Tuesday, July 05, 2011
By Mr. Noah Kaminer, Administrator
Devorah, a healthy mother and grandmother, was only 65 when her children began noticing strange things. First, she left the house and forgot she had a cake in the oven – only to be reminded when she returned to a smoke filled home and a blaring alarm.
Next, she lost her cell phone, only to find it a week later in the freezer sitting proudly next to her challahs. The final straw came when a few months later she insisted her son was her husband, except that her husband died 5 years prior. Her children were quite concerned.
It’s often tricky to tell an Alzheimer’s symptom from the normal signs of aging. As people get older, some degree of memory loss is natural. Not all forgetfulness indicates dementia or Alzheimer’s. But Alzheimer’s is more than just simple forgetting. Symptoms of Alzheimer’s disease usually develop slowly and gradually worsen over time, progressing from mild forgetfulness to widespread brain impairment. The earlier you recognize the symptoms of Alzheimer’s disease and get help, the better your chances of getting care and maximizing quality of life.
The Alzheimer’s Association has a list of 10 general warning signs of Alzheimer’s.
- Memory loss that disrupts daily life – forgetting recently learned things, forgetting important dates or events, forgetting appointments, asking for the same information over and over, relying on memory aides (e.g., reminder notes or alarms).
- Difficulty planning or problem solving – difficulty following a familiar recipe, keeping track of monthly bills, balancing a checkbook, difficulty concentrating on things.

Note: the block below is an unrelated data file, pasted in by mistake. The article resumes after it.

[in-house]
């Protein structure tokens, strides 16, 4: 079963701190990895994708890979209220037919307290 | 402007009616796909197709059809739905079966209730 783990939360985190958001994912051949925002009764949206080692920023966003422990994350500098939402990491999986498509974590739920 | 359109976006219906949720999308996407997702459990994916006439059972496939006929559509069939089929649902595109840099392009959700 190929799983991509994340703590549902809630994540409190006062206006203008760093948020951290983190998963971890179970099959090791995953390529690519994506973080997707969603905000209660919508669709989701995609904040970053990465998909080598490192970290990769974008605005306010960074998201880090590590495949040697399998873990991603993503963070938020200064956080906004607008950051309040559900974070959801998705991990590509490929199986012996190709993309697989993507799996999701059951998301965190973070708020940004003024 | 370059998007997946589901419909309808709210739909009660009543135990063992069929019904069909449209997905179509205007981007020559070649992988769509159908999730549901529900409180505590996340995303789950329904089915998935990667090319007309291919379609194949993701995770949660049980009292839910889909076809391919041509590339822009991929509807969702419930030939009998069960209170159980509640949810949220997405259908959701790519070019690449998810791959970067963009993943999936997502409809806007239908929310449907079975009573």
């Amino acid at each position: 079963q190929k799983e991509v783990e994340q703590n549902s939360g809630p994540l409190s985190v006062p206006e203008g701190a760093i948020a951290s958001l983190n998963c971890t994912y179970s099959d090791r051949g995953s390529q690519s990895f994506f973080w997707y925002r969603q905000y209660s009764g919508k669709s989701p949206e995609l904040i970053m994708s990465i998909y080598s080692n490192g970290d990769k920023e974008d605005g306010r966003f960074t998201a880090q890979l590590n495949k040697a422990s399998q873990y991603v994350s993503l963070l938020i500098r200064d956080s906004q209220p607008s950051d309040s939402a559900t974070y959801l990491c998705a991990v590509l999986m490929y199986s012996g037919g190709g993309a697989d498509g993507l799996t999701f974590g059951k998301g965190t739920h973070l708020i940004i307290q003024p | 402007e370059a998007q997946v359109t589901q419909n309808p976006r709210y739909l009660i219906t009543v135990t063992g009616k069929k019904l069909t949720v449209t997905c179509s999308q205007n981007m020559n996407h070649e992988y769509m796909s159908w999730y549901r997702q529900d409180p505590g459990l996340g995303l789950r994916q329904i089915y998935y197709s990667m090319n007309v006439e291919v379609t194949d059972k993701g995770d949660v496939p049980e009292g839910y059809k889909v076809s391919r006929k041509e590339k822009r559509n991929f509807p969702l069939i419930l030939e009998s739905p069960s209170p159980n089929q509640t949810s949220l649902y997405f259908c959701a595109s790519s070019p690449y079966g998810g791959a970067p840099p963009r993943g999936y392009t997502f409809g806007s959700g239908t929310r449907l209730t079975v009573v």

- Difficulty performing familiar tasks – trouble driving to a familiar location, remembering the rules of a favorite game, remembering how to use the microwave or even start a car.
- Confusion with time or place – lose track of dates, seasons and the passage of time, may forget where they are or how they got there – even in their own neighborhood, may live more in the past.
- Trouble understanding visual images and spatial relationships – vision problems, difficulty reading, they may pass a mirror and think someone else is in the room not realizing it’s them in the mirror.
- Problems with words – may have trouble following a conversation, may stop in the middle and have no idea how to continue, may repeat themselves or struggle to find the right words (e.g., calling a toothbrush, that thing for the mouth).
- Misplace things – may put things in unusual places, may lose things and be unable to go retrace their steps to find it, may accuse others of stealing.
- Decreased or poor judgment – may use poor judgment when dealing with money, may pay less attention to grooming or keeping themselves clean, may wear clothing wrong (e.g., winter coat in the summer or socks on top of shoes).
- Withdrawal from work or social activities – may start to remove themselves from hobbies, social activities, or work, may totally withdraw from society.
- Changes in mood and personality – may become confused, suspicious, depressed, fearful or anxious, may be easily upset at home or irritable when a routine is disrupted.
Since there is no single definitive medical test to diagnose Alzheimer’s, a physician will take a thorough family and medical history, perform a physical exam, a neurological exam, run lab tests, and administer various mental status examinations to estimate memory loss. These steps will help rule out other medical or dementia related causes which are unrelated to Alzheimer’s. With newer medical imaging procedures such as brain imaging and scans, diagnosing Alzheimer’s disease is less of a guessing game.
While there is no cure for Alzheimer’s, if symptoms are diagnosed early enough, treatment can delay the onset of more debilitating symptoms. Early diagnosis is the first step towards treatment and management, potentially slowing progression and prolonging independence.
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